It’s frustrating when people don’t respond to our emails upon resume submission, especially when we put so much thought into them. Here are some tips to help increase the response rate to your messages.

1. Ask for a response.

Simple, right? But instead of putting a politely vague “hope to hear from you,” be more direct. Here are a few examples: A. Please get back to me by the end of the day with your input. B. What time can we schedule a call to discuss this project? C. When would it be convenient for me to stop by and go over the report?

2. Ask for a reply.

At the beginning of your message; don’t bury your request in the middle of your writing. This is especially important if you’re sending a longer email. Truth is, busy people may often skim your email and miss a request for a response. So, ask upfront. This is especially in regarding resume submission. You’ll always want to mention “see attached.”

3. Follow up.

However, the opposite is true for resume submission, cover letters, LinkedIn and email inquiries. It would be presumptuous to begin a message to a prospective employer with a request for a follow-up. You should put that at the end, after writing a professional inquiry. Furthermore, your tone direct and polite while asking for a reply. “Please contact me at your earliest convenience to discuss how I can bring my marketing skills to benefit XYZ Company in the Associate Sales Manager position.”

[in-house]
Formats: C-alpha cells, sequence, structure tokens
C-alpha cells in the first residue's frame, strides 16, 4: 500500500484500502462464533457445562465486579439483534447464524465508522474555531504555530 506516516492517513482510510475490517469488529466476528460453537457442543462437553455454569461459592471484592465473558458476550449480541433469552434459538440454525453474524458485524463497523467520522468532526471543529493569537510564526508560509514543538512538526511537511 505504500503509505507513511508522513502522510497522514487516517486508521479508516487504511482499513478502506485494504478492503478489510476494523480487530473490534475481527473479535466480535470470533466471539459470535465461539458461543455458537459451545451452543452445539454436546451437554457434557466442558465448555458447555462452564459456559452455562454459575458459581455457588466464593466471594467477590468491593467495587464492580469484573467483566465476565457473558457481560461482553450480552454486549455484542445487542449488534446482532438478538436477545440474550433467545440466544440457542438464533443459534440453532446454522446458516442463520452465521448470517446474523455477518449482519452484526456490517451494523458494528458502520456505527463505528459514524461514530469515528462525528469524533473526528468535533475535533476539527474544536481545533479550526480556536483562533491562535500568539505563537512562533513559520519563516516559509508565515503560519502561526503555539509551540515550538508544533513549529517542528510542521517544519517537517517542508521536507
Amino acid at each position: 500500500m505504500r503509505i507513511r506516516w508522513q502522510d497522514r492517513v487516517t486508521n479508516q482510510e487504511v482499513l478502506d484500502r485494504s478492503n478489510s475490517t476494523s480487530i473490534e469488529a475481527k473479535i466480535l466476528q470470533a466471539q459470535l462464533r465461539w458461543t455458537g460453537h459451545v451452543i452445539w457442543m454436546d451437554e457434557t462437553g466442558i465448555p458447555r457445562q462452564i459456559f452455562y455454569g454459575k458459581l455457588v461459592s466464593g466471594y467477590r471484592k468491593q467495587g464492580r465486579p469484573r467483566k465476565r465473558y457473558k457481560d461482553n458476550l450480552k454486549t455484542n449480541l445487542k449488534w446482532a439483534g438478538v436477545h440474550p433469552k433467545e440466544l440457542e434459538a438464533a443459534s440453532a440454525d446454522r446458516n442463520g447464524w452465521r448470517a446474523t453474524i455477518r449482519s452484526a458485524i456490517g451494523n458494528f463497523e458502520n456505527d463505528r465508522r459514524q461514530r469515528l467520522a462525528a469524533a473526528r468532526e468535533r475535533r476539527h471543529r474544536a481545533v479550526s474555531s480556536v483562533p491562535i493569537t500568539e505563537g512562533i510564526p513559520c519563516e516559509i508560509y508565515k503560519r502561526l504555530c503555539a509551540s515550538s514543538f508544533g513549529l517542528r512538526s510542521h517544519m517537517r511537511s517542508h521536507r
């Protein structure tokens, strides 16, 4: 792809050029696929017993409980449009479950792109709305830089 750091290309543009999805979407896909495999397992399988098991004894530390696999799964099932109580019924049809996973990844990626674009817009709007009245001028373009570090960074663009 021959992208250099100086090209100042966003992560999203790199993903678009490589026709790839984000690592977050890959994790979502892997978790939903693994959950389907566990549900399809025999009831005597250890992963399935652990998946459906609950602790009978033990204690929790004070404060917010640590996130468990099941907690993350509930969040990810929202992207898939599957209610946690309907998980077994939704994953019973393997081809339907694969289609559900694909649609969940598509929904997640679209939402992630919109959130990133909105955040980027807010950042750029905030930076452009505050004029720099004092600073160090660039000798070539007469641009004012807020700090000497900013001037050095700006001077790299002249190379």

4. Get their attention!

How? By making sure you’ve addressed the email to the correct person. If you need to get a billing question resolved, your inquiry should be going to the accounts department, not the sales department. Therefore, use their name in the salutation and again when making the request. “Bob, please confirm that this payment was received. If I don’t hear back from you by the end of the day, I’ll give you a follow-up call tomorrow morning.”

5. Be professional.

Don’t write in all caps, use strange fonts, a bunch of emojis, or quotes from your favorite singer or movie star to sign off with. These are business letters, not email chains with family members about summer vacation plans. In other words, you want people in the business world to take you seriously with every communication and not toss your message in the spam pile.

6. Be positive.

Use a neutral or positive direct subject line and proceed from there. Therefore, even if the purpose of your email is to offer criticism or correction of a colleague, do it in an upbeat way by first thanking them for their time and contribution. Remember the other ideas for getting a response: ask for a reply early in the message and use the person’s name when requesting a reply.

7. Don’t use throwaway subject lines.

The subject line should get the recipient’s full attention. Furthermore, if you waste that space by putting something vague, such as “Question” or “Help,” that isn’t going to stand out in a pile of unread emails. Here are some better examples: A. Sales Chart Corrections — urgent! B. Lunch with associates Friday? C. Need to reschedule bank meeting

Resume Advisor is always here to help with further questions on resume submission and support for your career needs!

Authored by: Paula Light

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